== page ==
“Streaming music services like Spotify have brought big changes to the music industry. But one important part of the business has not kept up: Billboard’s album chart,” Ben Sisario reports for The New York Times.
“Now Billboard and Nielsen SoundScan, the agency that supplies its data, will start adding streams and downloads of tracks to the formula behind the Billboard 200, which, since 1956 has functioned as the music world’s weekly scorecard,” Sisario reports. “It is the biggest change since 1991, when the magazine began using hard sales data from SoundScan, a revolutionary change in a music industry that had long based its charts on highly fudgeable surveys of record stores.”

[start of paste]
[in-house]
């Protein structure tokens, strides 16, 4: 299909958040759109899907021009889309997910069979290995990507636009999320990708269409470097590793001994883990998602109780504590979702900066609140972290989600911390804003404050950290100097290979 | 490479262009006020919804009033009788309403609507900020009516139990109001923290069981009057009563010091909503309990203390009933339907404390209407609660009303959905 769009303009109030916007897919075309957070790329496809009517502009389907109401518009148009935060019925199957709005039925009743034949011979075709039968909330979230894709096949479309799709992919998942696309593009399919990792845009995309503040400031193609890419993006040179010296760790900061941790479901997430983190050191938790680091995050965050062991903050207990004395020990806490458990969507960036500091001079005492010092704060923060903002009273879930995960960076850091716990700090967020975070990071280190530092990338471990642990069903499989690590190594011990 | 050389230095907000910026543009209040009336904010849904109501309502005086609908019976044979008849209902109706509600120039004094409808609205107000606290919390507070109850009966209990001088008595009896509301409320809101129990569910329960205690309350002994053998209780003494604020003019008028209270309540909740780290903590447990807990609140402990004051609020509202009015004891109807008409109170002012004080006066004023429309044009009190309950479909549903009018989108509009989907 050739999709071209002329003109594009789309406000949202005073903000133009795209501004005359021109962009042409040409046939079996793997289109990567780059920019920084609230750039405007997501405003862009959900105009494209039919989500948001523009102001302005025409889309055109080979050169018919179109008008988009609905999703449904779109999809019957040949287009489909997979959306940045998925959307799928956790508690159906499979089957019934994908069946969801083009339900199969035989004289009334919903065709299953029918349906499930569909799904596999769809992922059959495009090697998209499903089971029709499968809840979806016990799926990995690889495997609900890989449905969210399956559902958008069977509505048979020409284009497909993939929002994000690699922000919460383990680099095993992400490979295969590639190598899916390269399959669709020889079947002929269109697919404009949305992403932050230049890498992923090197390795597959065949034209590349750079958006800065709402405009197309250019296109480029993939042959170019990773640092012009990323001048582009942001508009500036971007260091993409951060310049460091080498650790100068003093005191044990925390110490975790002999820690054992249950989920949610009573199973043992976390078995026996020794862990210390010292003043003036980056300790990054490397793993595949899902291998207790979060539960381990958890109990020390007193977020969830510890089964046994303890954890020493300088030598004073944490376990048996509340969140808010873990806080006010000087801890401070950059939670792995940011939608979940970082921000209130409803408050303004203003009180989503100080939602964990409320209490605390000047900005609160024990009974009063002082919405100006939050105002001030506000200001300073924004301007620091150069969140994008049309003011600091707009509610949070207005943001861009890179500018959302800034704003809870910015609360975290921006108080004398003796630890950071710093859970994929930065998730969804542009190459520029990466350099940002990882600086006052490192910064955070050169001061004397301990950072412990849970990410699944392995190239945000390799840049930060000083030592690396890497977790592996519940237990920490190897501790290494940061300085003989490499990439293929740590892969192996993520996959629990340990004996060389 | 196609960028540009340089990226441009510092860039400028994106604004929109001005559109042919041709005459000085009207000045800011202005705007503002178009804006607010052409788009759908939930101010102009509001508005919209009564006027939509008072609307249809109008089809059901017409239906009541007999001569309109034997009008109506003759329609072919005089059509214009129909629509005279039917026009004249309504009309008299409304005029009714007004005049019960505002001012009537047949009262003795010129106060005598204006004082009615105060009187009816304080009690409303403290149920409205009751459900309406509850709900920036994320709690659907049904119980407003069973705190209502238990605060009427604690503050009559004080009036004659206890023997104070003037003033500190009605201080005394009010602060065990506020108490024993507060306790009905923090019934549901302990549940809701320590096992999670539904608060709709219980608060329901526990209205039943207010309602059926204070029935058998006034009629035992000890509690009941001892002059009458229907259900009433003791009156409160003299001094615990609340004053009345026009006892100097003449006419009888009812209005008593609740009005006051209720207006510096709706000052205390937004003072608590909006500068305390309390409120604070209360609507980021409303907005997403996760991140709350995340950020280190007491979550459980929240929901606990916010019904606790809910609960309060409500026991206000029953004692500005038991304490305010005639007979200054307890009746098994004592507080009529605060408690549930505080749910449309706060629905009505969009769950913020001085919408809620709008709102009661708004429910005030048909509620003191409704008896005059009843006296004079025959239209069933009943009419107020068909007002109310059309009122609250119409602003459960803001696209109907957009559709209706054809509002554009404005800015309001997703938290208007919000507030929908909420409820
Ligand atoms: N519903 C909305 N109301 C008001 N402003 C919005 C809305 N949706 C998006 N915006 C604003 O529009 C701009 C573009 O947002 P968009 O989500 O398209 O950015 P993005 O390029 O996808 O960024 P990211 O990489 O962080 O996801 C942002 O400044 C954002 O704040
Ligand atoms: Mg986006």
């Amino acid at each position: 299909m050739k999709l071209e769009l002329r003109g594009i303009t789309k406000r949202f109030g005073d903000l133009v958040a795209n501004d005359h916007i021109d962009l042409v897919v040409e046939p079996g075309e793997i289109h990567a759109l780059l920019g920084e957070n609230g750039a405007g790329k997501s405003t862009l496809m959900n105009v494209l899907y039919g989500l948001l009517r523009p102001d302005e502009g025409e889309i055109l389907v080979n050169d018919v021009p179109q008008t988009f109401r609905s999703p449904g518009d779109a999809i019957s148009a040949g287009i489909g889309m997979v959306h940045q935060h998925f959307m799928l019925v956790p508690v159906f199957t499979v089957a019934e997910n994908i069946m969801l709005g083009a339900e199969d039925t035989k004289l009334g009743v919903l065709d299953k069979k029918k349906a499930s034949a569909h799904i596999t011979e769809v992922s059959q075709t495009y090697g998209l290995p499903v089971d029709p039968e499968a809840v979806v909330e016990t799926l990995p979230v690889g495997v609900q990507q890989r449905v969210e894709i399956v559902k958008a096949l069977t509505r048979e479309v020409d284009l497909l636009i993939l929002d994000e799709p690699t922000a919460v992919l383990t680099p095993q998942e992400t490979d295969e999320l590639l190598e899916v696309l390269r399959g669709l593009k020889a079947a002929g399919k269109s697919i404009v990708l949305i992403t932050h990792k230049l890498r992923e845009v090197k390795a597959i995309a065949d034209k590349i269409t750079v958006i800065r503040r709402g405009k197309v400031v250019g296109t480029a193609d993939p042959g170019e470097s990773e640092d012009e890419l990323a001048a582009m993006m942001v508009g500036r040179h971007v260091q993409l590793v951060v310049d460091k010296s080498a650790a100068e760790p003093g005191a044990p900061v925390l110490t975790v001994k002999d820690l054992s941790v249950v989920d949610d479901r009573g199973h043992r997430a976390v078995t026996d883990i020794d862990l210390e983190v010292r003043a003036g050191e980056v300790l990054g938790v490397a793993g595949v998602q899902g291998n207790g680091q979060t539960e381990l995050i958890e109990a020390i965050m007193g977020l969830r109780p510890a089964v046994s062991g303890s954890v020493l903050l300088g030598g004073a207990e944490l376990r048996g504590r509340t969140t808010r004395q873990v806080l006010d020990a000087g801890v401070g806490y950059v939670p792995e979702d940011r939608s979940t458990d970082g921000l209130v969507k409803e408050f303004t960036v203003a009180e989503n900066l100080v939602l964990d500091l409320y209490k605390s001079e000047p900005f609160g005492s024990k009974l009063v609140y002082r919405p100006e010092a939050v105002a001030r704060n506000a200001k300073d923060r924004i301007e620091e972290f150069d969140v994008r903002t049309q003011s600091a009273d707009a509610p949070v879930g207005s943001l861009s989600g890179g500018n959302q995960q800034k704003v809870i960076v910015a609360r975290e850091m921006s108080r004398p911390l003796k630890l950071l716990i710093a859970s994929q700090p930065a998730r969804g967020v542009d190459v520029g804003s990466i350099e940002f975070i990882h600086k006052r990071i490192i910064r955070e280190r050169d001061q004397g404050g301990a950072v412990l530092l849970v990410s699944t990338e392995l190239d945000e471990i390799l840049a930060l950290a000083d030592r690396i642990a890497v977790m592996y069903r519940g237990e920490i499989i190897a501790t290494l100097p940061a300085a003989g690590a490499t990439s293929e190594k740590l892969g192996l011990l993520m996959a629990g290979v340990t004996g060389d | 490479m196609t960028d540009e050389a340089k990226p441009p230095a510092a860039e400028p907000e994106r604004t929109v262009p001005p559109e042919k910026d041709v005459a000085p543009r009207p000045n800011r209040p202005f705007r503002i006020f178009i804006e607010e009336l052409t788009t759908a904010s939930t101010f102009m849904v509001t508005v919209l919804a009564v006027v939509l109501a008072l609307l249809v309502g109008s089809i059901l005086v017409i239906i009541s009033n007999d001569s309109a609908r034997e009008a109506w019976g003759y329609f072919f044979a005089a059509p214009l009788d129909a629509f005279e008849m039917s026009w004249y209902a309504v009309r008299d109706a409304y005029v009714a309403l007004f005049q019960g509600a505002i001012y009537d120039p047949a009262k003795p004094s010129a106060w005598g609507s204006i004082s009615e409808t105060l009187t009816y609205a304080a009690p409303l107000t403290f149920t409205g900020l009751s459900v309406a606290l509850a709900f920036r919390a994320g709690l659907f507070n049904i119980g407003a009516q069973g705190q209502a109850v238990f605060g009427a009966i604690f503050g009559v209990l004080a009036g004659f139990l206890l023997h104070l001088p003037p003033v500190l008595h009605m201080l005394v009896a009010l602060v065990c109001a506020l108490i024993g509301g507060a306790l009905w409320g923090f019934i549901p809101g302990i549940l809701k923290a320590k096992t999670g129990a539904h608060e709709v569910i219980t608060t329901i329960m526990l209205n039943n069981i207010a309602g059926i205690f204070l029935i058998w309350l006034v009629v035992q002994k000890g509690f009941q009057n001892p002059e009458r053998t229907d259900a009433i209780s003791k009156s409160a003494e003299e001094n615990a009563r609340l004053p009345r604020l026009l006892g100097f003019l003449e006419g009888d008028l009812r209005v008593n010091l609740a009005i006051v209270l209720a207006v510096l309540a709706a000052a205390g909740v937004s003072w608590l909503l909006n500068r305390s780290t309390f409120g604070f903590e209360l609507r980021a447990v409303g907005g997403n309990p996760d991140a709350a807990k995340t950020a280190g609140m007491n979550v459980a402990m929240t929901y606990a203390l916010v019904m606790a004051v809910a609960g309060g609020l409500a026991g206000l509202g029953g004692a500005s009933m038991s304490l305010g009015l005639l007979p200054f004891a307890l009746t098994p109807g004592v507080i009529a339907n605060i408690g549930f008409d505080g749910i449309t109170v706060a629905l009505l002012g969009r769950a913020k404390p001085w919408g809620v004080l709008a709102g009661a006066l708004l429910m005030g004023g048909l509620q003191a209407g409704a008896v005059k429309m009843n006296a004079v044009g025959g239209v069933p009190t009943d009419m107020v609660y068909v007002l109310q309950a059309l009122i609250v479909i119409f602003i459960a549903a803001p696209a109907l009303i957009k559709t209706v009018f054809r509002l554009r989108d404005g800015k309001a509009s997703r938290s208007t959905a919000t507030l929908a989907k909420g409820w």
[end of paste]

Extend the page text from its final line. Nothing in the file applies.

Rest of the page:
“The new chart, covering sales and listening from Monday to Nov. 30, will be revealed on Billboard’s website on Dec. 4 and published in print in its Dec. 13 issue. Silvio Pietroluongo, Billboard’s director of charts, said that by looking at streams as well as sales, the new chart will more accurately reflect how people listen to music these days,” Sisario reports. “SoundScan and Billboard will count 1,500 song streams from services like Spotify, Beats Music, Rdio, Rhapsody and Google Play as equivalent to an album sale. For the first time, they will also count ‘track equivalent albums’ — a common industry yardstick of 10 downloads of individual tracks — as part of the formula for album rankings on the Billboard 200.”
Read more in the full article here.
[Thanks to MacDailyNews Readers “Fred Mertz” and “Dan K.” for the heads up.]